Augmented Intelligence will replace tasks, not jobs. Embrace the arrival of ‘Electronic People’ – with John Hansen, Oracle (TMA HK 2018)

Augmented Intelligence by John Hansen
John Hansen, Oracle

Probably the best insights we had from the Talent Management Conference at the end of April was from John Hansen at Oracle. He delivered a very up-to-date and eye-opening presentation on Augmented Intelligence and how we should embrace it rather than fear it – without neglecting the policies, legal statuses and risks that will emerge from it.

He started by defining AI as a collection of advanced technologies that allow machines to sense, comprehend, act and learn. Now, we hear the overused term “Artificial Intelligence”, but he shed light on “Augmented intelligence”: which, undeniably means, augmenting human workers with technology. It’s nice to read AI in a different format and comprising more optimistic terms. It definitely sounds more exciting than “Artificial Intelligence”- doesn’t it?

He continued by differentiating 2 existing types:
-Narrow: the state we are at today
-General: the state we are not yet at

Interestingly, he then defined IA: Intelligence Augmentation: which is a human worker who amplifies what they know by adding AI. Again, the terms John used are much more engaging and reassuring than what we usually come across to today.

As you can see, there’s a lot more to consider when discussing the term “Artificial Intelligence”. After defining the different existing terms, John explained the 4 forces driving AI.

1. 4 Forces Drive Augmented Intelligence:

1. Data growth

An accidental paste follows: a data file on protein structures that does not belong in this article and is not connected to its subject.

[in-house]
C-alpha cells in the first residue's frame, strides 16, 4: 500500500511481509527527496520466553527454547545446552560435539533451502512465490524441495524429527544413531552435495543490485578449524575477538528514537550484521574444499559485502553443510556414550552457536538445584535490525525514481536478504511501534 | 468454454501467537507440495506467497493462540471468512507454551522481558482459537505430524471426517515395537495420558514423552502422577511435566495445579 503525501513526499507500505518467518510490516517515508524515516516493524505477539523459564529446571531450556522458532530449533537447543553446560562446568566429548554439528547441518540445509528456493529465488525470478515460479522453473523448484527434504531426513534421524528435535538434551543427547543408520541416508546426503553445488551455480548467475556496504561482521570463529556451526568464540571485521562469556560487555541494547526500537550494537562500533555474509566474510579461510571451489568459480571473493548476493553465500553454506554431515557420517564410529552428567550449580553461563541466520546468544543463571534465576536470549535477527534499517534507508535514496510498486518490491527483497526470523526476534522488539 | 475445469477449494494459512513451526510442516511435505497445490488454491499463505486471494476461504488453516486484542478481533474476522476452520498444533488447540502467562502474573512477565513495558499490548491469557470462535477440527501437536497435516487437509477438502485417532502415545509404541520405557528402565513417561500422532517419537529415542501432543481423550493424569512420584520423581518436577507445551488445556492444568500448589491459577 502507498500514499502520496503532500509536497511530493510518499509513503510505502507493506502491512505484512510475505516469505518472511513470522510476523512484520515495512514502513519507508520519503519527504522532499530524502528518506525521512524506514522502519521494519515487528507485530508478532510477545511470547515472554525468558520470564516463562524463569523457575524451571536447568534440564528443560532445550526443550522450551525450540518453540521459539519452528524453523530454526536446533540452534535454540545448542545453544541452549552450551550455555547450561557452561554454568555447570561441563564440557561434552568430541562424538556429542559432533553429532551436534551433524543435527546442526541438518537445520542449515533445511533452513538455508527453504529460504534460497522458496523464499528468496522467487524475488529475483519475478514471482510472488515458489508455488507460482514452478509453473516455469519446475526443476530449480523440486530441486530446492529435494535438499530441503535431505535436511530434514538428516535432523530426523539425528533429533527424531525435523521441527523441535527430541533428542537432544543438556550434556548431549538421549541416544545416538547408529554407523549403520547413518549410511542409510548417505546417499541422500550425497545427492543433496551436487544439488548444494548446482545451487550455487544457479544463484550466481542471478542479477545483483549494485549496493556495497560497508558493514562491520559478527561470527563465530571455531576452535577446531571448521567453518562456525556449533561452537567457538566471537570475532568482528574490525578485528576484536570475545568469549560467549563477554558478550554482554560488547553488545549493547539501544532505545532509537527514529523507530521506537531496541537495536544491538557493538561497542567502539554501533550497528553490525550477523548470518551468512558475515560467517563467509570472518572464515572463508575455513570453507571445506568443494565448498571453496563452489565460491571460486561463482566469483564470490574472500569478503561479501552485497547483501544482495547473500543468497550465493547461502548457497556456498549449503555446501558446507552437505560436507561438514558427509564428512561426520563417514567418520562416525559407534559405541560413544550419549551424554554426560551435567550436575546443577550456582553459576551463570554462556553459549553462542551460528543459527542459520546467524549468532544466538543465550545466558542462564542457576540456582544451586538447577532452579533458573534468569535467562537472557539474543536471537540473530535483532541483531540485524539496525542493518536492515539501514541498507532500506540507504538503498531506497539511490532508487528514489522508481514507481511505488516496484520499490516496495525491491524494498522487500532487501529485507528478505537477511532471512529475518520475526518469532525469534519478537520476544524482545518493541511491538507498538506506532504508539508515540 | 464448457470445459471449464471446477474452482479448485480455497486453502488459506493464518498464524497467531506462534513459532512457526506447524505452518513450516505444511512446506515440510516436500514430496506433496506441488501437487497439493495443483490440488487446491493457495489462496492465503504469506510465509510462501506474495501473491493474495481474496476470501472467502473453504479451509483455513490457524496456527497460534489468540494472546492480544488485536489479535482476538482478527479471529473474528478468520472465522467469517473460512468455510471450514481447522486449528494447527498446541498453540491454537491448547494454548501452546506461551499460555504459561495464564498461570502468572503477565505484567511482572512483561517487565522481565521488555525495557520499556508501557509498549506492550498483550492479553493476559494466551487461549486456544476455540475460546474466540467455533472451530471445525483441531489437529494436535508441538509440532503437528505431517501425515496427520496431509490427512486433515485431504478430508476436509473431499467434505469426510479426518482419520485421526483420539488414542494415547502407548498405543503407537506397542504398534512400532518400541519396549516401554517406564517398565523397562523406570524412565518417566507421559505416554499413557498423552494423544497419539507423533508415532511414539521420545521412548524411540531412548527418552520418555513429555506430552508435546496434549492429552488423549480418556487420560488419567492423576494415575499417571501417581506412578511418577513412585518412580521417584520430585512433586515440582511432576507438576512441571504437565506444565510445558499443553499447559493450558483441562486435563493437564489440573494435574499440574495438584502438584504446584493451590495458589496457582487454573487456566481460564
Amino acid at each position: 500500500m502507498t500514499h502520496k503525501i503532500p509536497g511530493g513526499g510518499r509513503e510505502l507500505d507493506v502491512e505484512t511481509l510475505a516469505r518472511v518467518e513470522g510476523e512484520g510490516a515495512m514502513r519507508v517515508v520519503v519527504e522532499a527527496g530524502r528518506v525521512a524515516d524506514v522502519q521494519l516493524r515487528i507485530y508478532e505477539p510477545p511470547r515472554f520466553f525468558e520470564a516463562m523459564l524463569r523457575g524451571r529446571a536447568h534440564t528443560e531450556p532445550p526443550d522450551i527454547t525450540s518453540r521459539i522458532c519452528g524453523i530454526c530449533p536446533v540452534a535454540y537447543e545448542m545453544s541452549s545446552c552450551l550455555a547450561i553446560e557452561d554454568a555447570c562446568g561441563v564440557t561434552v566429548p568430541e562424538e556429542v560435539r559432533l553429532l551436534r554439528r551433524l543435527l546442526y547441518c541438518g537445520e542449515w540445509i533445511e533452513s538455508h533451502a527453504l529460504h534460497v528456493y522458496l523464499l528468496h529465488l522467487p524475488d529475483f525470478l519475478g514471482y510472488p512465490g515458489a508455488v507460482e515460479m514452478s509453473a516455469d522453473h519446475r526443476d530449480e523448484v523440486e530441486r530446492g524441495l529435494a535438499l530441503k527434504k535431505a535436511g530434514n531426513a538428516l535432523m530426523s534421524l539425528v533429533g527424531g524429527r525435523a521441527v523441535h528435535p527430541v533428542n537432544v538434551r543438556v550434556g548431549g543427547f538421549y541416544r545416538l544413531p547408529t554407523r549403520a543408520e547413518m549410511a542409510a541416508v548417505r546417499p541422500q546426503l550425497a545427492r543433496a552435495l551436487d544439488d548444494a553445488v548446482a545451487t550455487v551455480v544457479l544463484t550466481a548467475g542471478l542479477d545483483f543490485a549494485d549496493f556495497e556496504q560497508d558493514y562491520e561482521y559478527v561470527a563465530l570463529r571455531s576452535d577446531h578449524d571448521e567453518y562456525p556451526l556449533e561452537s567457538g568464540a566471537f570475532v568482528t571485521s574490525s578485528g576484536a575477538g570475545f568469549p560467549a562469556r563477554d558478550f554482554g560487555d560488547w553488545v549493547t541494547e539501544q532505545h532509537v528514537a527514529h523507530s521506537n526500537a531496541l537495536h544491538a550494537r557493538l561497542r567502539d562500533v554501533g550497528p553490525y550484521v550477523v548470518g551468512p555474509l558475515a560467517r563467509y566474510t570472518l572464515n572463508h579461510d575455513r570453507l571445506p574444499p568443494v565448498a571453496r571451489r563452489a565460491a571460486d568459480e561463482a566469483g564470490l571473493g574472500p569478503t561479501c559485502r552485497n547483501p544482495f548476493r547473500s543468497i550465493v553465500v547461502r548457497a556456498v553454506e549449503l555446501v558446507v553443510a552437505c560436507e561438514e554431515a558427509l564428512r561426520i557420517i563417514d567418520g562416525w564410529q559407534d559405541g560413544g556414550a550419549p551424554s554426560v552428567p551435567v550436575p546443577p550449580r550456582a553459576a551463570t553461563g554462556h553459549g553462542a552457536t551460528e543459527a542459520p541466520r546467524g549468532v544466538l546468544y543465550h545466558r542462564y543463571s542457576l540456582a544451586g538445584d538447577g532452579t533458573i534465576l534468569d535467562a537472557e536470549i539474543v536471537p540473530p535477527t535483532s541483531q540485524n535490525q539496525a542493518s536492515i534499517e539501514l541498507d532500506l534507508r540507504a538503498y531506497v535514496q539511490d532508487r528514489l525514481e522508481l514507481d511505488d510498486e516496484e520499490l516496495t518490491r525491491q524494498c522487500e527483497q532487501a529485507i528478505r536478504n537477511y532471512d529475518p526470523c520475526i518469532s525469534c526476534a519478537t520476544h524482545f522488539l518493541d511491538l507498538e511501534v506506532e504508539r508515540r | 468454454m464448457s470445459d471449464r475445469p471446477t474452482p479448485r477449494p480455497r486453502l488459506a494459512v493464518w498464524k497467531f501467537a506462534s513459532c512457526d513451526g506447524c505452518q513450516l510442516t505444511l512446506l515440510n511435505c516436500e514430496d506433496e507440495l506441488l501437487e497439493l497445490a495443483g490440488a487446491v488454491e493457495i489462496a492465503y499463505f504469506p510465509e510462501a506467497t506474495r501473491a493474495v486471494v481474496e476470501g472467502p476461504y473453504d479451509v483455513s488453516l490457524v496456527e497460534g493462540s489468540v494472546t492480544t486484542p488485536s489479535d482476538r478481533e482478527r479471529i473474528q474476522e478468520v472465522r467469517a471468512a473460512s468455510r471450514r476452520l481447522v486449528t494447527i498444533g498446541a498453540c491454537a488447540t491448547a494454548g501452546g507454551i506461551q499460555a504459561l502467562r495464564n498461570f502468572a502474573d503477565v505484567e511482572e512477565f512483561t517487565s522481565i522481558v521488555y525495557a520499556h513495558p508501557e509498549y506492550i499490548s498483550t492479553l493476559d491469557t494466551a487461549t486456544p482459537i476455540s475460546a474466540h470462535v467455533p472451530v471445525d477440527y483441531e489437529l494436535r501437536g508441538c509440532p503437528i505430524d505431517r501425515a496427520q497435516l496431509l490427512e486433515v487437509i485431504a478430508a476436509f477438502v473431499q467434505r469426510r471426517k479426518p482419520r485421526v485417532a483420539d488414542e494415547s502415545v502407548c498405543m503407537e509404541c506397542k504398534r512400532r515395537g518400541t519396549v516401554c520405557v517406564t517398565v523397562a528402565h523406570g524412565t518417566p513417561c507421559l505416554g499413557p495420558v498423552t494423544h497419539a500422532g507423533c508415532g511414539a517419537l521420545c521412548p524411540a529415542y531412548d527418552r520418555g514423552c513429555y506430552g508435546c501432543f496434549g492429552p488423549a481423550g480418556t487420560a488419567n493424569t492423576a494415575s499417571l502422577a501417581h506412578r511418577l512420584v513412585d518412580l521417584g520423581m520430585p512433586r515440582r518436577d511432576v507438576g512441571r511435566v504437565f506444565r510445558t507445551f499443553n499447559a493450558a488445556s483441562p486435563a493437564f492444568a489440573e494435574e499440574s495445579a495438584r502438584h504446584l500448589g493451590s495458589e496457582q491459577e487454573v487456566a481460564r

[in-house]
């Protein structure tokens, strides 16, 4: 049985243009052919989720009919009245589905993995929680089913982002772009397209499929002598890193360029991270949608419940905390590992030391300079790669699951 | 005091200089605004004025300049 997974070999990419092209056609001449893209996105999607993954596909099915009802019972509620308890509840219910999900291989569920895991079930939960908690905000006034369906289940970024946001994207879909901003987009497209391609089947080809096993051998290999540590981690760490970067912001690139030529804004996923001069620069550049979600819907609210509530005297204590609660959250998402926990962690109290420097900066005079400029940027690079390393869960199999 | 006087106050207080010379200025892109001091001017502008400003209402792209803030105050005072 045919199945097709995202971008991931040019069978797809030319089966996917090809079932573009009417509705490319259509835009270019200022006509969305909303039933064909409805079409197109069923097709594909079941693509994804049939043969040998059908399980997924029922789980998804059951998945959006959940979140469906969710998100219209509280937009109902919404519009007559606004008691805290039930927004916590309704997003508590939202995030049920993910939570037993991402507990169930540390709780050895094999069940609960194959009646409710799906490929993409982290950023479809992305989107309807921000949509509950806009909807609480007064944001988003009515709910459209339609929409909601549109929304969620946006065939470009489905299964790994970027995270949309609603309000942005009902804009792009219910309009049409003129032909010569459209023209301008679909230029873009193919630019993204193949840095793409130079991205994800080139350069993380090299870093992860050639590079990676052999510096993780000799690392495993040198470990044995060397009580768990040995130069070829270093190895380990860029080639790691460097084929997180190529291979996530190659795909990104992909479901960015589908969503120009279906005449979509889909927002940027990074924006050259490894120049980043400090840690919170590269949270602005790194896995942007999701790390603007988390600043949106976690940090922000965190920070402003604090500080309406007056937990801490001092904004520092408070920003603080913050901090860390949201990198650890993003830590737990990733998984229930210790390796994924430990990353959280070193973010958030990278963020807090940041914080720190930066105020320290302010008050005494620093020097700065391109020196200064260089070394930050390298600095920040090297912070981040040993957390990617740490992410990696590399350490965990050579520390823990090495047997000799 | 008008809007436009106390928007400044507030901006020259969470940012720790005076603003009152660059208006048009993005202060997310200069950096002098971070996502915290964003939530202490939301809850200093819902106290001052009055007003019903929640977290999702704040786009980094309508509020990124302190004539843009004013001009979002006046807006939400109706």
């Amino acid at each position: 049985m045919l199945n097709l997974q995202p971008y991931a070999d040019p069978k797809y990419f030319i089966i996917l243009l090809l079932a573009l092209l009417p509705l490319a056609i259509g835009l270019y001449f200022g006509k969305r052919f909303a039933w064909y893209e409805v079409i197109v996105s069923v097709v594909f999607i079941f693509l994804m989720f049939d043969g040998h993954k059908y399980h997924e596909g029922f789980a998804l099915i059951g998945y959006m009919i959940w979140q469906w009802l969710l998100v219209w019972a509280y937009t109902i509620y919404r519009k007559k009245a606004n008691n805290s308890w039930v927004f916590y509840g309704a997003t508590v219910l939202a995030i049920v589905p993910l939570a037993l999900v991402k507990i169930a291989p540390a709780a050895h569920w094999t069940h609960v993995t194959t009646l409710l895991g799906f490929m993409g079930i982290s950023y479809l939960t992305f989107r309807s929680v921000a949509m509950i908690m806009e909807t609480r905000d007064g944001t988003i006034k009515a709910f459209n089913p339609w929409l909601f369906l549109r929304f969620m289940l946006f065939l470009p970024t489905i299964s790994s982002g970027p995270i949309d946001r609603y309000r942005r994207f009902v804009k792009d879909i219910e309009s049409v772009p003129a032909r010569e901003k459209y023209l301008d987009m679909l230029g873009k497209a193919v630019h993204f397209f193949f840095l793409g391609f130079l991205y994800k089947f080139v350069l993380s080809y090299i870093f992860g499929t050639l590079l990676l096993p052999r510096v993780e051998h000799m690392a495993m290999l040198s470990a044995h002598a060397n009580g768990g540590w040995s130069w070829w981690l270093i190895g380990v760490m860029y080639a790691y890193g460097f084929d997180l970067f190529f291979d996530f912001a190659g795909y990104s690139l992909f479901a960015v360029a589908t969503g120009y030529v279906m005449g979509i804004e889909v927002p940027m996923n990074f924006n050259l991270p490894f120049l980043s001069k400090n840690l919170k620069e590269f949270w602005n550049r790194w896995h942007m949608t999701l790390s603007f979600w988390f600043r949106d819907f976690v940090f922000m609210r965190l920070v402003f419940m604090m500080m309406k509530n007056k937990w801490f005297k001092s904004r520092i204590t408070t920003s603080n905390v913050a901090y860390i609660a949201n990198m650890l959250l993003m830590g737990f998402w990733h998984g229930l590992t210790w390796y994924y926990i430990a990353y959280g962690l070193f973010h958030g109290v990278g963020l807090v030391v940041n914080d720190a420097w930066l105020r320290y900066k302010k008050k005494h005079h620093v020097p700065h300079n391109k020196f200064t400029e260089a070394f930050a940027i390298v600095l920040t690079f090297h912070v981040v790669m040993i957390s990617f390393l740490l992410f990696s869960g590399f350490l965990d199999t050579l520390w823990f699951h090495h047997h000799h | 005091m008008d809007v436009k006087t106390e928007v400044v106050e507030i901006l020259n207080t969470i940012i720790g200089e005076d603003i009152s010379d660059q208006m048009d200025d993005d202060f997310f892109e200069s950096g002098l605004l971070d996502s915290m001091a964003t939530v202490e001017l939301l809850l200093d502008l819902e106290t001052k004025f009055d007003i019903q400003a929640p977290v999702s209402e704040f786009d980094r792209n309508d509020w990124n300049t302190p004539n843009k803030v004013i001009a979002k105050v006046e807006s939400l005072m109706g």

2. Domain and industry focus
3. Decision Science
4. Compute power

As he shared his insights in an HR-related context, he brought to light the different responsibilities and rights of “Electronic People”. (I loved this term.)

2. HR Policy Areas:

1.Company Policy
2.Legal Compliance & rulings
3.Candidate Shortlisting
4.Role recommendation

Now, we shouldn’t fear AI – but that being said, we still need to know how Augmented Intelligence can go wrong.

John explained that AI can go wrong in:

-Unexpected Responses

-Unintended Harm

-Unintended Damage

He wrapped this section up by questioning the public: are we ready for ownership/ employment contract/intellectual property/ harm and liability for AI? There are many things to consider.
More importantly – Are we ready to manage a blended workforce?

This is where John expressed his eye-opening insight, “Robots will replace tasks, not jobs.” At this right moment, perceptions changed.

3. Augmented Intelligence will replace tasks, not jobs

1.The automation of activities
2.Redefinition of jobs and business processes
3. Impact on high-wage occupations
4. Future of creativity and meaning

This led him to remind us the difference between a Job and a Task.

A job is a combination of related however different tasks – a task is a routine (or non-routine), manual or cognitive (or non-cognitive) activity. As you know, routine is biggest for AI. Routine means repetition, certainty, technical mastery.

John wrapped his very engaging and acute presentation by expressing that before even fearing AI, we need a new job and task definition. Let’s not get overwhelmed too quickly. Robotics and Augmented Intelligence will not replace our jobs… And instead of speaking “artificial”, let’s talk “augmented”!

Thanks John!

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